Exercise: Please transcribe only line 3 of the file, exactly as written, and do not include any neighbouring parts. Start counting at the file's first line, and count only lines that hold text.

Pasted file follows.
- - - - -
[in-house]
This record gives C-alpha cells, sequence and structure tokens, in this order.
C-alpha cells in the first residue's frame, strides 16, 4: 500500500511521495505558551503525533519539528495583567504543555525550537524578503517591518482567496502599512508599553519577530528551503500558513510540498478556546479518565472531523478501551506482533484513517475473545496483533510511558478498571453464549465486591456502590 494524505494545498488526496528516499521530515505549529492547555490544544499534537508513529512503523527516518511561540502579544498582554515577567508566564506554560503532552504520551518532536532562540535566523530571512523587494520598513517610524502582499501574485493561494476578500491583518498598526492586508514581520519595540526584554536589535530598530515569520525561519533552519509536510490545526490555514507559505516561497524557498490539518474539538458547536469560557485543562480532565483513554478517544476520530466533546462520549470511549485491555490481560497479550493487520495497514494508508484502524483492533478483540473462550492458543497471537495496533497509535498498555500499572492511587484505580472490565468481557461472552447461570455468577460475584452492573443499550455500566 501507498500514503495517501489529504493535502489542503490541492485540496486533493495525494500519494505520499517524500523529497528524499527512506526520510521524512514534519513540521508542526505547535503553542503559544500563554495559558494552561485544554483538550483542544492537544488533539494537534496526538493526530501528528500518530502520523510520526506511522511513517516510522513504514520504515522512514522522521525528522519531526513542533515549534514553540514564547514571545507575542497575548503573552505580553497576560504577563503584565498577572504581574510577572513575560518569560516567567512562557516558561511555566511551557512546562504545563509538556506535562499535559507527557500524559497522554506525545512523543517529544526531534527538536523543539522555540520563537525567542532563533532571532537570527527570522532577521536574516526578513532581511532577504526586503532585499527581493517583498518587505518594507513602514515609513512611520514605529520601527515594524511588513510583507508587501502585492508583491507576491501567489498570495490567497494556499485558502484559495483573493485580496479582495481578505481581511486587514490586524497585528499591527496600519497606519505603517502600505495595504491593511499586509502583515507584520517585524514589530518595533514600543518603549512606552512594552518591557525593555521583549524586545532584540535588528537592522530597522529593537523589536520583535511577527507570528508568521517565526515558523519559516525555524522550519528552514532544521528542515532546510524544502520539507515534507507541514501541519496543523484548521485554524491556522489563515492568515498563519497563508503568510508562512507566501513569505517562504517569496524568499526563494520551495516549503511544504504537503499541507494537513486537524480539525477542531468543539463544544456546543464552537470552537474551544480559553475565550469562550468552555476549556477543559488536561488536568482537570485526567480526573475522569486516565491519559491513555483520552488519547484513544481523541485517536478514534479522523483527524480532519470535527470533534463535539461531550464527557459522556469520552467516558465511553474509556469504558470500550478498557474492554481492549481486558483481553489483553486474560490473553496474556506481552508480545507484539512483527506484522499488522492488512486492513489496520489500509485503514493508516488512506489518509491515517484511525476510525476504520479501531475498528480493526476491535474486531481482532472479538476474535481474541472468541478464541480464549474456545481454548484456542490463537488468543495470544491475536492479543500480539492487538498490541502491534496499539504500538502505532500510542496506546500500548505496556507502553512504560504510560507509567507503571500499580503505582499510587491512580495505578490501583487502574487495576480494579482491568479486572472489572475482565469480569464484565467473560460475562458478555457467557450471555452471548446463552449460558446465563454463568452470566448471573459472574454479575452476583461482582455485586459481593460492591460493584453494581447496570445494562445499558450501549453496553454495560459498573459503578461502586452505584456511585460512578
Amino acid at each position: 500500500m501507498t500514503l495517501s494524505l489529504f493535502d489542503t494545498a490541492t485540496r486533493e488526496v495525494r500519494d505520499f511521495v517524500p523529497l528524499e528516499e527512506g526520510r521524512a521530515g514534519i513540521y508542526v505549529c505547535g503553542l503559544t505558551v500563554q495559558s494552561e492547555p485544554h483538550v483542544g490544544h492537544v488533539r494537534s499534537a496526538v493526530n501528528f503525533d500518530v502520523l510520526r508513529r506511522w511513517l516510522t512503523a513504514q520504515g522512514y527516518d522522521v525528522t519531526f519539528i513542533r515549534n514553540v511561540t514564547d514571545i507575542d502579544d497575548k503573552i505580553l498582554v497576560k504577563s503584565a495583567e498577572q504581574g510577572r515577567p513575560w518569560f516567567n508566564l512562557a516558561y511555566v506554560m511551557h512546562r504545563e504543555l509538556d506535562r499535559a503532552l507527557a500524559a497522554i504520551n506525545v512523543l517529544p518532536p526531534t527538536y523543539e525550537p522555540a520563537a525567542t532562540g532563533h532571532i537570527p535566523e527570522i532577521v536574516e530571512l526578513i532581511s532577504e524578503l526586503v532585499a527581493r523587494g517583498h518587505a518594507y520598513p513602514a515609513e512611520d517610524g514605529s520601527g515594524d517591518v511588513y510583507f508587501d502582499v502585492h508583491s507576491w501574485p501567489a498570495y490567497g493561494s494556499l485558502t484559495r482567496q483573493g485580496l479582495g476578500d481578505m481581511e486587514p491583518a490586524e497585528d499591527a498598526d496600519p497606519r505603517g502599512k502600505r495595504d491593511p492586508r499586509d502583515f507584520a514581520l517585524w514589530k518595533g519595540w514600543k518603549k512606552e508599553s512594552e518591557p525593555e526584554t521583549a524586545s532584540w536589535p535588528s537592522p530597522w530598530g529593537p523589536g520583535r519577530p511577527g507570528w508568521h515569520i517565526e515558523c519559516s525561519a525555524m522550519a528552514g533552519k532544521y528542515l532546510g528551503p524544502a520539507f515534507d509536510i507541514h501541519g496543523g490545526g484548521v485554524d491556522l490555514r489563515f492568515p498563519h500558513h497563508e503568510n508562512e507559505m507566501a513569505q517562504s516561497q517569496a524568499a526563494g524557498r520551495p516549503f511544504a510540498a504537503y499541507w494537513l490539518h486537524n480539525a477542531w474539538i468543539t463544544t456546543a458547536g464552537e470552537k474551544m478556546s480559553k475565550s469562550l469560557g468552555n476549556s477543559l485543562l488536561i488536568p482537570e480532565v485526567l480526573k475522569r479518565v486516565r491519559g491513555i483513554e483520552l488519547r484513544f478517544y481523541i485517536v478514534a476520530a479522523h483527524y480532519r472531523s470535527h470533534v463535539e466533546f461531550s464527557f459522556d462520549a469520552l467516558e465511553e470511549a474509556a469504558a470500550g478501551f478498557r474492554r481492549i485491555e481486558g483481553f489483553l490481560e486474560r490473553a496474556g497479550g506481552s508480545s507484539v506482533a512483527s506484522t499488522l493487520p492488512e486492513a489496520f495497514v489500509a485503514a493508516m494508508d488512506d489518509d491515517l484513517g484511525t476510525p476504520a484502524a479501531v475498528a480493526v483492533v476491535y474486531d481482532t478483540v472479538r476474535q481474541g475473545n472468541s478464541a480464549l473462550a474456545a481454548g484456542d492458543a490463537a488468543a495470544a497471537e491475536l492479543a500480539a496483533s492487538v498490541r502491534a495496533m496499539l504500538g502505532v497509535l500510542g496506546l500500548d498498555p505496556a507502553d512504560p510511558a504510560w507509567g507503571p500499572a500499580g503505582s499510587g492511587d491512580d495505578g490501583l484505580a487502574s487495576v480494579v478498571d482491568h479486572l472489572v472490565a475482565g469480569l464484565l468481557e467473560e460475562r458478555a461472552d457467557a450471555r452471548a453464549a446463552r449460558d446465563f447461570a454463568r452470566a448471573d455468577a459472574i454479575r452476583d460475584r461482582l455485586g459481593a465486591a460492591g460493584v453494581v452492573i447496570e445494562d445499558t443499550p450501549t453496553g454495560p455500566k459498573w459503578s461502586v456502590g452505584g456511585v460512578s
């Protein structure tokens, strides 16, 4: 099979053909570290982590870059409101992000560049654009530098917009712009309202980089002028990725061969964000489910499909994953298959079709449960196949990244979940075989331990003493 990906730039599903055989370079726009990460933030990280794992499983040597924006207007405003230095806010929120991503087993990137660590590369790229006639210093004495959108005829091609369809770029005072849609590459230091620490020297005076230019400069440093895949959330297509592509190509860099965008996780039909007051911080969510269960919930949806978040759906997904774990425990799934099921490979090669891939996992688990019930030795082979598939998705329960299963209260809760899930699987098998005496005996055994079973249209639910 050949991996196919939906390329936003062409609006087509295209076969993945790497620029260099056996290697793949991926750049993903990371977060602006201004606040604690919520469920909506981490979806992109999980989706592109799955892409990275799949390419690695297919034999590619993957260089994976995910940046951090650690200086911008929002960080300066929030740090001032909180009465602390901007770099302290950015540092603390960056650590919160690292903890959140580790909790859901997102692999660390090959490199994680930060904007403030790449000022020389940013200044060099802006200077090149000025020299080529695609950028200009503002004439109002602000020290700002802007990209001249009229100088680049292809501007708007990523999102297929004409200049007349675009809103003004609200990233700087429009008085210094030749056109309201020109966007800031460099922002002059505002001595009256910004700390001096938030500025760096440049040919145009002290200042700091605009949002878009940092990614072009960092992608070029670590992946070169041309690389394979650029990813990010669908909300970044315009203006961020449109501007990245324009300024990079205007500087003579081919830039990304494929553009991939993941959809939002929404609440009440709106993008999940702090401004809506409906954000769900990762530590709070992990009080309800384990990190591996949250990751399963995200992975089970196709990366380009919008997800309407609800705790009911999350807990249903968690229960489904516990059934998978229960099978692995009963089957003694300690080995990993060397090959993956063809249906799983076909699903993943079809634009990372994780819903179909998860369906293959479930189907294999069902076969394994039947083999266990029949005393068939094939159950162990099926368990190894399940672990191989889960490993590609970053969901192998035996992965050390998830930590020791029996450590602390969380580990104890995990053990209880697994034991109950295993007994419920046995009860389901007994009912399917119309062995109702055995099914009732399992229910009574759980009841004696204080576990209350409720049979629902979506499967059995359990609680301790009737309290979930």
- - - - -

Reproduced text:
C-alpha cells in the first residue's frame, strides 16, 4: 500500500511521495505558551503525533519539528495583567504543555525550537524578503517591518482567496502599512508599553519577530528551503500558513510540498478556546479518565472531523478501551506482533484513517475473545496483533510511558478498571453464549465486591456502590 494524505494545498488526496528516499521530515505549529492547555490544544499534537508513529512503523527516518511561540502579544498582554515577567508566564506554560503532552504520551518532536532562540535566523530571512523587494520598513517610524502582499501574485493561494476578500491583518498598526492586508514581520519595540526584554536589535530598530515569520525561519533552519509536510490545526490555514507559505516561497524557498490539518474539538458547536469560557485543562480532565483513554478517544476520530466533546462520549470511549485491555490481560497479550493487520495497514494508508484502524483492533478483540473462550492458543497471537495496533497509535498498555500499572492511587484505580472490565468481557461472552447461570455468577460475584452492573443499550455500566 501507498500514503495517501489529504493535502489542503490541492485540496486533493495525494500519494505520499517524500523529497528524499527512506526520510521524512514534519513540521508542526505547535503553542503559544500563554495559558494552561485544554483538550483542544492537544488533539494537534496526538493526530501528528500518530502520523510520526506511522511513517516510522513504514520504515522512514522522521525528522519531526513542533515549534514553540514564547514571545507575542497575548503573552505580553497576560504577563503584565498577572504581574510577572513575560518569560516567567512562557516558561511555566511551557512546562504545563509538556506535562499535559507527557500524559497522554506525545512523543517529544526531534527538536523543539522555540520563537525567542532563533532571532537570527527570522532577521536574516526578513532581511532577504526586503532585499527581493517583498518587505518594507513602514515609513512611520514605529520601527515594524511588513510583507508587501502585492508583491507576491501567489498570495490567497494556499485558502484559495483573493485580496479582495481578505481581511486587514490586524497585528499591527496600519497606519505603517502600505495595504491593511499586509502583515507584520517585524514589530518595533514600543518603549512606552512594552518591557525593555521583549524586545532584540535588528537592522530597522529593537523589536520583535511577527507570528508568521517565526515558523519559516525555524522550519528552514532544521528542515532546510524544502520539507515534507507541514501541519496543523484548521485554524491556522489563515492568515498563519497563508503568510508562512507566501513569505517562504517569496524568499526563494520551495516549503511544504504537503499541507494537513486537524480539525477542531468543539463544544456546543464552537470552537474551544480559553475565550469562550468552555476549556477543559488536561488536568482537570485526567480526573475522569486516565491519559491513555483520552488519547484513544481523541485517536478514534479522523483527524480532519470535527470533534463535539461531550464527557459522556469520552467516558465511553474509556469504558470500550478498557474492554481492549481486558483481553489483553486474560490473553496474556506481552508480545507484539512483527506484522499488522492488512486492513489496520489500509485503514493508516488512506489518509491515517484511525476510525476504520479501531475498528480493526476491535474486531481482532472479538476474535481474541472468541478464541480464549474456545481454548484456542490463537488468543495470544491475536492479543500480539492487538498490541502491534496499539504500538502505532500510542496506546500500548505496556507502553512504560504510560507509567507503571500499580503505582499510587491512580495505578490501583487502574487495576480494579482491568479486572472489572475482565469480569464484565467473560460475562458478555457467557450471555452471548446463552449460558446465563454463568452470566448471573459472574454479575452476583461482582455485586459481593460492591460493584453494581447496570445494562445499558450501549453496553454495560459498573459503578461502586452505584456511585460512578